This topic submitted by Nat Miller (
Natsmiller@hotmail.com) at 9:57 PM on 6/9/05.
This barracuda coasts above the corals at
Molasses Reef, Key Largo, Florida.
June 9, 2005
Dr. Hays Cummins
Sea cucumbers are cylinder, or cucumber, hence the name-shaped invertebrate animals that live in many different ranges of the ocean. They can be found from warm tropical waters to cold deep sea trenches. They are most diverse to tropical shallow-water coral reefs. The biggest sea cucumber is the tigerÕs tail and can reach lengths of up to 2 m long. Most sea cucumbers are about 20 cm in length, while some adults may not grow to be over a centimeter. Sea cucumbers enjoy the life-span of five to ten years. Despite at first appearing as a plant or mineral on the ocean floor the sea cucumber, or Holothuroid, is an animal.
The sea cucumber is in the Kingdom Animalia, Phylum Echinodermata, Subphylum Asterozoa (with sea urchins, sand dollars, sea stars, and basket stars). Within the class Holothuroidea there are six orders which are home to around 1,500 species of sea cucumbers. The holothuroids are a unique group of echinoderms. They are the only class that is soft bodied rather than hard. Their axis is horizontal unlike other echinoderms. Their mouth and anus are located at separate ends of their elongated body, which is also not typical of echinoderms. The body form and characteristics of the sea cucumber are so distinct from other echinoderms that they were long separated from them and classified as worms. Sea cucumbers are still echinoderms because they have pentameral symmetry (five-rayed). They have five rows of tube feet running from the mouth along the body. They also retain the skeleton of echinoderms, although in most species of sea cucumbers the skeletal plates are microscopic. This contributes to the difficulty in studying body fossils of the creatures.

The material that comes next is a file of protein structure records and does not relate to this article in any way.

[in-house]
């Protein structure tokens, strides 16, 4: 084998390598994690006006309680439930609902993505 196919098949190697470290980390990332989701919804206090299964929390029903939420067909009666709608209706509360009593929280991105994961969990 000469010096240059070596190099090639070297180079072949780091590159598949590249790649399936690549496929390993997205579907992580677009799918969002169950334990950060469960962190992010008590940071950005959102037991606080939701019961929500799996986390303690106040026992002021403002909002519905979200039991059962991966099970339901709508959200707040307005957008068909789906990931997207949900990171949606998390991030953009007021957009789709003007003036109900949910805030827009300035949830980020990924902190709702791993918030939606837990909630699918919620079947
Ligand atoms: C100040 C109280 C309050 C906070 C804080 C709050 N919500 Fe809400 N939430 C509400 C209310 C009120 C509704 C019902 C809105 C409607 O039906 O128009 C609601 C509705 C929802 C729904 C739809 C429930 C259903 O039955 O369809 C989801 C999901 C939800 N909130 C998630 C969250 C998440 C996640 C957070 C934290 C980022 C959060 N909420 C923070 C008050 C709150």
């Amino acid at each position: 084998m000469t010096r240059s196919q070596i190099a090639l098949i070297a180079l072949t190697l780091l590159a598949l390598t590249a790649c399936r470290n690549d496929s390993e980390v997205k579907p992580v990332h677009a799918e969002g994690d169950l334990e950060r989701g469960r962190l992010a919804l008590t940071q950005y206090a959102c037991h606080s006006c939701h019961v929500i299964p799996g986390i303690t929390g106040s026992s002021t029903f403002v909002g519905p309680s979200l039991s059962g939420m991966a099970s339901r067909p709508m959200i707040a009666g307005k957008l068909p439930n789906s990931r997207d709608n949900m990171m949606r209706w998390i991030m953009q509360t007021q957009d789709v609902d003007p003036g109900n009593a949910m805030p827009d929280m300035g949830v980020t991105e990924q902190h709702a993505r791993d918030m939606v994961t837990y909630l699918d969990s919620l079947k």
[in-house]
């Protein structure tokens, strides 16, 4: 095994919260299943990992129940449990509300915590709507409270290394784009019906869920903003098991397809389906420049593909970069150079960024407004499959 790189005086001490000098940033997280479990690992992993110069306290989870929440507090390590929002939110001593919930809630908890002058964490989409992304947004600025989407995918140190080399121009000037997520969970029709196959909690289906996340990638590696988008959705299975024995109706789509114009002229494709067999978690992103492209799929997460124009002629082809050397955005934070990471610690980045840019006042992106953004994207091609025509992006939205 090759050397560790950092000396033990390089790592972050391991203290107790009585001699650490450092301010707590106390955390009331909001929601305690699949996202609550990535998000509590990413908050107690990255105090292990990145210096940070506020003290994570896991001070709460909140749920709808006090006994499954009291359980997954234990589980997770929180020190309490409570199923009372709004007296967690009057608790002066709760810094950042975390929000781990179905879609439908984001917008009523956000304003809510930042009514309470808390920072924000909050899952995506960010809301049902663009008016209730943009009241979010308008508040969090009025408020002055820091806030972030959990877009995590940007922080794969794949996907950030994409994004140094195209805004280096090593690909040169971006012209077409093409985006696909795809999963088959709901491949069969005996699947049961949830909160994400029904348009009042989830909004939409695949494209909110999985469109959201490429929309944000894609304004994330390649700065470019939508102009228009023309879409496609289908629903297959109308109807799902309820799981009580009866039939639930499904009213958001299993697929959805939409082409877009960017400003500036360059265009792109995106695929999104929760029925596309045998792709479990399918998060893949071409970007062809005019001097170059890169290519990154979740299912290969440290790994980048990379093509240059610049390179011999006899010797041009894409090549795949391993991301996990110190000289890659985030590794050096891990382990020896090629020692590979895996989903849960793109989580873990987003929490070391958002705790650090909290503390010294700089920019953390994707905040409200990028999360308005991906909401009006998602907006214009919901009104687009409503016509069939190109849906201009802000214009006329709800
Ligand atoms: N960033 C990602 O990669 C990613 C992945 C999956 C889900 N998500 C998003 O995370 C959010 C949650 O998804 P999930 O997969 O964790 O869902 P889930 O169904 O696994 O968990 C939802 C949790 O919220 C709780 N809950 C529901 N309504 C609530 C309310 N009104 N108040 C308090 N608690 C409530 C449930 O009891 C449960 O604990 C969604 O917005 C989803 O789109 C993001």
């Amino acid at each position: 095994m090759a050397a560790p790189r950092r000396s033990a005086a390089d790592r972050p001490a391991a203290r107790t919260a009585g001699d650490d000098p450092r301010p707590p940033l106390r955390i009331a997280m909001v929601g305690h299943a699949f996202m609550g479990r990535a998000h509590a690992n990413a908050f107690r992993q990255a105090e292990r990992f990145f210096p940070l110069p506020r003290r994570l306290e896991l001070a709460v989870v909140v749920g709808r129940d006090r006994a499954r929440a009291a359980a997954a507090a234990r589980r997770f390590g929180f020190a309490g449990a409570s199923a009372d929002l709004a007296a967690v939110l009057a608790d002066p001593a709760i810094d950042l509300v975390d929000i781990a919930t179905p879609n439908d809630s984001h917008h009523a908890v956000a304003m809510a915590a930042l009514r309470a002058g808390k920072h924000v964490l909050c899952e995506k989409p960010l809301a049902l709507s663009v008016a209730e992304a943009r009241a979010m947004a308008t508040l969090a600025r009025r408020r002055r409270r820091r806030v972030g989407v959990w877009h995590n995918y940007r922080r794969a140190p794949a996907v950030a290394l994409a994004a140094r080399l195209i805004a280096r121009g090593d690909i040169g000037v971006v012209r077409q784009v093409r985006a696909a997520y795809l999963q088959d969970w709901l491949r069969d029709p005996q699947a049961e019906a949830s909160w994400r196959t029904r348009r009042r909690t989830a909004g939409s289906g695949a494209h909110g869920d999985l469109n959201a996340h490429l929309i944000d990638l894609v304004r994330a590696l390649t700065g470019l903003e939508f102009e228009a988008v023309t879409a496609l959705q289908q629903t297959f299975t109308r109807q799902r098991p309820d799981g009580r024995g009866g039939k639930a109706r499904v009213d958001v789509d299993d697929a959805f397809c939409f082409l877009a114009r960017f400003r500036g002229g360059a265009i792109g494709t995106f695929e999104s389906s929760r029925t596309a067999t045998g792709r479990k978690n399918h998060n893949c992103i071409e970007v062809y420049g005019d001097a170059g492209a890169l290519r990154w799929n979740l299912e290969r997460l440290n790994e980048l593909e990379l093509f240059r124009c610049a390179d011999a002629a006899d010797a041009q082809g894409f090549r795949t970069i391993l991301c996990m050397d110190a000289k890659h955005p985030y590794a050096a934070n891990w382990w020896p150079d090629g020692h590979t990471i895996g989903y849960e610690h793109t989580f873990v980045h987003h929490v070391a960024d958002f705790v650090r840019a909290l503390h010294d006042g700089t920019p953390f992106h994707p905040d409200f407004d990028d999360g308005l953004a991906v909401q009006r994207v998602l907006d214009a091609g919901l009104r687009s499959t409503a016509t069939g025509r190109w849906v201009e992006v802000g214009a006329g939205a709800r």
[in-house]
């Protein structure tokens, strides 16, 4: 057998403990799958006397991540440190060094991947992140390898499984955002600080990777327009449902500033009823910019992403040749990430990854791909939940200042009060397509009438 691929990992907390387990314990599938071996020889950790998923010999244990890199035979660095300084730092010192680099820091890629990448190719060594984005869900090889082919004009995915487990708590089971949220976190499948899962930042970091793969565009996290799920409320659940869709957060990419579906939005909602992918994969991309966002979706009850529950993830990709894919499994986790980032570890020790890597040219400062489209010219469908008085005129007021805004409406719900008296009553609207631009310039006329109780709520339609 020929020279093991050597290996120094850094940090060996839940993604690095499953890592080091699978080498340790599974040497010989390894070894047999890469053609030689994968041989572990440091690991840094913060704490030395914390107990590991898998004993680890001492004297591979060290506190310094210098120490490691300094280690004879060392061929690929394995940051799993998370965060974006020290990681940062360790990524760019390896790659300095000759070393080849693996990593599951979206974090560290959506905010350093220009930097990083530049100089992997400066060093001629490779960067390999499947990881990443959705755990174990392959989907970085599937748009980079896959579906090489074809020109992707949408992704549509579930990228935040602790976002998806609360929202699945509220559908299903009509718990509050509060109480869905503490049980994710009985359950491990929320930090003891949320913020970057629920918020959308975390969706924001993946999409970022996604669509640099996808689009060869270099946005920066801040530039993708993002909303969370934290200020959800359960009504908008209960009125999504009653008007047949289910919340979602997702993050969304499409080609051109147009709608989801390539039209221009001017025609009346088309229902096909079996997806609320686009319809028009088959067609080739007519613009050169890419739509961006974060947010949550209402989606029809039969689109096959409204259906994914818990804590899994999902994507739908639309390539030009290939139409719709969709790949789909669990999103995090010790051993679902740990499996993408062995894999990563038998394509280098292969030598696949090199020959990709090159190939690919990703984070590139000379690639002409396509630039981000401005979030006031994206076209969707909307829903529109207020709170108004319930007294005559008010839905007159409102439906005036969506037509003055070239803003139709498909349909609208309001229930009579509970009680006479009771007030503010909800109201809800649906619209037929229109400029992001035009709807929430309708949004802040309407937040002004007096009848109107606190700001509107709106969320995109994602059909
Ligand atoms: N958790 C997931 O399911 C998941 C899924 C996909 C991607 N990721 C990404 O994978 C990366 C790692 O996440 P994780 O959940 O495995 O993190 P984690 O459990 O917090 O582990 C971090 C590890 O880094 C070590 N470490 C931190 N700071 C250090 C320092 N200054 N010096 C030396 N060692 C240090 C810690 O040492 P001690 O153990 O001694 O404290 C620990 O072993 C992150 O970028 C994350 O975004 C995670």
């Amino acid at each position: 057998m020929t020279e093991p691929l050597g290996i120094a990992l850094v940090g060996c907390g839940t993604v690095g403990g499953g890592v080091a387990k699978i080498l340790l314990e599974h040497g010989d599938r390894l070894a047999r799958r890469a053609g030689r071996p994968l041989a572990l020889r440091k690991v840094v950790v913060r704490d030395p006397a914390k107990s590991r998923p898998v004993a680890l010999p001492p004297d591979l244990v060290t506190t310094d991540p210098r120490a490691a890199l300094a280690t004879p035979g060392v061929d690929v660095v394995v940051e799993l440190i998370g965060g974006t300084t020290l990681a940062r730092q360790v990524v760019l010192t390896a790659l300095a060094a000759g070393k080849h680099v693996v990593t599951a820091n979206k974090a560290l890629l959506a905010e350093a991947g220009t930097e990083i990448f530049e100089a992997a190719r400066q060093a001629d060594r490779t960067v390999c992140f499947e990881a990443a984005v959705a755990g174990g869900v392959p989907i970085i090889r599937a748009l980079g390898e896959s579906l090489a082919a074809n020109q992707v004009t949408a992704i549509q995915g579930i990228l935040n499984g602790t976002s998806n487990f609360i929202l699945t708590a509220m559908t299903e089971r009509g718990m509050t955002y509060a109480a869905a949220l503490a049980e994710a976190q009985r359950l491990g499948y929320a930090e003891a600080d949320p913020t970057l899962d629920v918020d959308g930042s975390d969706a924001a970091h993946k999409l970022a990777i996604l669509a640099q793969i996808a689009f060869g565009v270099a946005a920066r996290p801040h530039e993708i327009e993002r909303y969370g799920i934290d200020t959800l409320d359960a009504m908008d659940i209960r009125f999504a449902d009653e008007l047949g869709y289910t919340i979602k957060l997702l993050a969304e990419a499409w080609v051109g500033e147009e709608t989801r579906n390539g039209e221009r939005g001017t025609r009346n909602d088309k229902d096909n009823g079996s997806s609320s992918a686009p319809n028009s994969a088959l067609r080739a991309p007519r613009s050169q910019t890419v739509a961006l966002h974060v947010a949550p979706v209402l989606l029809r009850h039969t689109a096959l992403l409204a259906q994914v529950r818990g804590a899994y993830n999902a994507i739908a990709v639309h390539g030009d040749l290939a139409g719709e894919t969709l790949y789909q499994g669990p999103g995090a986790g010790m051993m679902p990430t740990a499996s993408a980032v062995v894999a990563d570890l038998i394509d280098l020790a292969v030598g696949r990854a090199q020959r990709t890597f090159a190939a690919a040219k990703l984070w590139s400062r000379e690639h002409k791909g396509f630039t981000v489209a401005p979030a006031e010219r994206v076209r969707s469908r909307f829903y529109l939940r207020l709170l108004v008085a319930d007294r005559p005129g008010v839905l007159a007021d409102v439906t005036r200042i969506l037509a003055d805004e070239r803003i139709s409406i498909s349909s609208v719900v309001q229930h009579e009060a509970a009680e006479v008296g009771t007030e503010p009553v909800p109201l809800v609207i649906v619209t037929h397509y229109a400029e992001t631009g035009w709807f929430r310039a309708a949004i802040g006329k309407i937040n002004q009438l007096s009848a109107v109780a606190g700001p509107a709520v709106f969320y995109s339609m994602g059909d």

The body of the sea cucumber lacks arms, instead the body is covered in tube feet. Surrounding the mouth are eight to thirty (depending on the order) modified tube feet called tentacles. Five double rows of tube feet run along the body. Each tube has a tiny suction cup on the end, which allows the animal to feel and move. The sea cucumber tends to be quite sluggish. Some sea cucumbers will burrow into the sea floor sand as this is where they feed.
Holothuroids use their tentacles to feed. The difference in tentacle structure is so great between holothuroids that it is used to separate between subclass and order levels. While some tentacles function in suspension feeding, others function in deposit feeding, or capture of prey. Feeding is usually continuous for the sea cucumber as they digest decaying organic material in the sand or floating around them. Suspension feeders are restricted to areas that are home to suspended animal or plant material. Deposit feeders do not need to depend upon food being brought to them. They are vagrant and move randomly, feeding simultaneously. Many of these sea cucumbers feed on or in the sand beneath them. Reef dwelling sea cucumbers are most often suspension feeders, as currents continually bring in food.